Agriculture, livestock, fisheries and cooperative Cabinet secretary Peter Munya said the regulations have undergone due process and are only waiting for gazettement for implementation to start.
He observed that public participation on the regulations was carried out and after gazettement, the regulations are expected to streamline the dairy farming in the country.
Speaking in Murang’a on Tuesday, Munya said the regulations are seeking to stabilize prices of dairy products in an effort to lock out cartels who exploit farmers.
The regulations, he added, will ensure Kenya dairy board sets minimum price for raw milk from farmers saying importation of dairy products will be banned to ensure local milk attracts better prices.
The CS observed that influx of dairy products in the country from neighbouring countries had resulted to drop in milk prices occasioning farmers huge losses after heavily investing in livestock farming.
Munya said the regulations will give the Kenya dairy board an obligation to carry out a study in every six months to recommend the minimum price for milk to the Cabinet Secretary. “After the study the dairy board will propose the minimum price, then the ministry will gazette the new prices,” he added.
The CS said the stabilizing of milk price in the country has been in place but there was no law to enforce it noting after gazettement, the regulations will be applied. “We want farmers to be sure of the price of their milk so that when they are investing in their livestock, they know the money they are expecting,” he added.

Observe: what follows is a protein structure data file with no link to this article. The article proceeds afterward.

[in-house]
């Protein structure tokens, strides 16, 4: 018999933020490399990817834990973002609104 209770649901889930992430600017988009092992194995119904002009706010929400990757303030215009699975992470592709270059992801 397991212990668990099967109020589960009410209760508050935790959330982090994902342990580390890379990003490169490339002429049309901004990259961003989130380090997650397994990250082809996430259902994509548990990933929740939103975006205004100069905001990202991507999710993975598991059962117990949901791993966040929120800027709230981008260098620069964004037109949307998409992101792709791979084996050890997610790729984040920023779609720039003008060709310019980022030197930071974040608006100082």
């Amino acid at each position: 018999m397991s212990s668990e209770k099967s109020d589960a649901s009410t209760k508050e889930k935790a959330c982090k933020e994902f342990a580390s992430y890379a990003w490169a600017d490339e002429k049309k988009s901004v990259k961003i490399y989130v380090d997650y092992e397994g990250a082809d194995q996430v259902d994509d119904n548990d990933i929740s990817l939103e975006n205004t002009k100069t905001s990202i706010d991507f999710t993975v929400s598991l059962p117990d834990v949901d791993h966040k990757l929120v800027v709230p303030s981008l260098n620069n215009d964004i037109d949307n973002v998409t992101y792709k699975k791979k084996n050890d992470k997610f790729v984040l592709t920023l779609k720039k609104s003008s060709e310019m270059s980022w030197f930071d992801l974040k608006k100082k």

The government, Munya noted, will soon address other issues in the sector including subsidizing cost of feeds, pesticides and ensuring transparency in cooperatives among other challenges which have affected the dairy sector.
He lauded Murang’a county government for investing a lot in the dairy sector citing the milk processing plant which was established by Governor Mwangi wa Iria’s administration.
On his part, Governor Wa Iria said the county administration had assisted dairy farmers by ensuring a set minimum price for their milk.
Since his first term in office, Wa Iria said farmers had not received less than Sh. 35 per litre of milk which prompted other milk buyers to increase the commodity’s prices.
He lauded the move by the Ministry of Agriculture to set up regulations which, he noted will go a long way in helping dairy farmers in the country.
by Bernard Munyao